Here’s the Darwin!

July 25, 2018 • 4:30 pm

by Greg Mayer

Darwin can be found atop the bookcase which is to the right of the bat poster, and to the left of the ‘curved’ bookcase. On the top row of the ‘curved’ bookcase, 27 books in, is Jerry’s Speciation, followed by two copies of Why Evolution Is True (the copy with the orange spine is the paperback edition). The hard one to find was Faith vs. Fact, since it is in a different section (“History and Philosophy of Science”; Jerry’s other books are in the “Evolution” section), and because the photo is a bit out of focus at the point where it is. It’s the fifth book from the right in the second row of books on the shelf at the left of the photo.

From door to window ledge, the office is 11 ft. The window ledge, which contains the heating/cooling system for the room, adds another 15 in. (The cooling system, by the way, has been pumping air at 9 C into my office all week, so that I’ve had to have a space heater on!) The width of the room is 9.5 ft. So, Michael Fisher, who calculated the room to be 10 ft X 9.5 ft, earns dimensional bragging rights!

And, to respond efficiently to a number of queries raised in the comments on the OP: The picture is indeed a copy of the Augustus John original of Feisal; both Jerry and I are fans of SPW. I do have the latest edition of Quattro Pro, and do use it; the visible box, of course, is for a much older edition– I guess I should recycle the box (I don’t think the floppy disks are recyclable). I do have thousands of Kodak slides. If anyone can recommend a good scanning solution (hardware/software/outsource), please let me know. I do not have Searching for Pekpek, but it looks interesting. There are a bit more than 1100 books in my office. The rib is fossil/subfossil, and I think it is probably of a bison.

10 thoughts on “Here’s the Darwin!

  1. Ten books to the left of Faith v. Fact is a paperback copy of Janet Browne’s Voyaging (1996). At the top of the spine is an image of CD.

  2. The easiest way to scan those slides is to take pictures of them with a good DSLR and good macro lens, and with a coupled slide copier attachment or the homemade equivalent. About 4 seconds per shot if they are dust-free (much longer if you have to clean dust). If you get good at it and the slides are clean you can do a thousand per hour.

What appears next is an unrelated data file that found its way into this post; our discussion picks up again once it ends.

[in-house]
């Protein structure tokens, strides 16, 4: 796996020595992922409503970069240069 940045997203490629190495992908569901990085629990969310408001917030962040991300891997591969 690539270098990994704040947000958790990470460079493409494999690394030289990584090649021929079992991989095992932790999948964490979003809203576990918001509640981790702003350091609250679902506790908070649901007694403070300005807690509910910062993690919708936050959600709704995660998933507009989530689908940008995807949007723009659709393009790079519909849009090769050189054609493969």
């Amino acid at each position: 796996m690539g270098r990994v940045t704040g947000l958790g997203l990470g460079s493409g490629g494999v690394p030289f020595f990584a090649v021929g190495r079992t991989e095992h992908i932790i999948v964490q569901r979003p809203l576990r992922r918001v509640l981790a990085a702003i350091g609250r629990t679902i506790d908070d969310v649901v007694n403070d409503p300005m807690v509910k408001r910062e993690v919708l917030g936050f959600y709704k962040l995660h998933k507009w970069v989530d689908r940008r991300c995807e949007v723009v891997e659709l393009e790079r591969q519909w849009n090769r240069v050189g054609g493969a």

3. 1100 books – that looks about right, on an area basis. Very impressive, for a serious collection.

    My quick estimate of my study/junkroom came out at around 1500 (reached by counting a few feet of shelf and multiplying by total shelf space); though nothing like the same quality as Dr Mayer’s. There was a lot of sci-fi and spy novels mixed in with the serious stuff.


  4. There is a camera place that has been around since I was a little kid. They are still there and are very good. There might be options or devices to do it yourself but this place does have the service available.

    It is $1.50 for each slide or $0.75 if there are over 500 slides. They will scan them onto a CD unless you provide them with a flash drive that is 16GB or higher.

    They also still develop camera film for $15 per roll. I’m guessing that goes onto a CD.

    It’s Wholesale Photo & Digital Imaging in Midland Park, NJ. 201-444-0777.

    I’m sure there are places like this all over that provide the same services.

  5. Hi Greg,

    I CAN recommend a good slide scanning solution:

    The Epson V500 (now V600) perfection scanner does a GREAT job on slides. It has pure white through-transmission illumination.

    You can scan to 12,000 dpi (!!). At 6400 dpi, I see 9 pixels (3X3) for each grain of Kodachrome 64 slide film.

    The built in SW does a decent job. You can scan 4 slides at a go. Be sure to obtain a good static-free negative brush and brush each slide both sides and the lower glass for each scan. Brush the upper glass about every 30 scans or so.

    I find that a nice compromise (resolution vs. scanning speed) resolution is 2400 dpi. This yields a 35mm image of 1800 X 2700 pixels, which is 4.86 Mpixel. This is very good for almost any use, including printing up to 13 X 19 inches.

    I used this for several years to scan all my own slides and negatives (that I felt deserving of preservation) and all of my Dad’s slides. This was something like 15,000 scans and took a few years doing it very much part time.

    Here’s a scan example at 2400 (and dumbed-down for web posting):

    (Scanned Tri-X-Pan negative)

    (Scanned Kodachrome 64)

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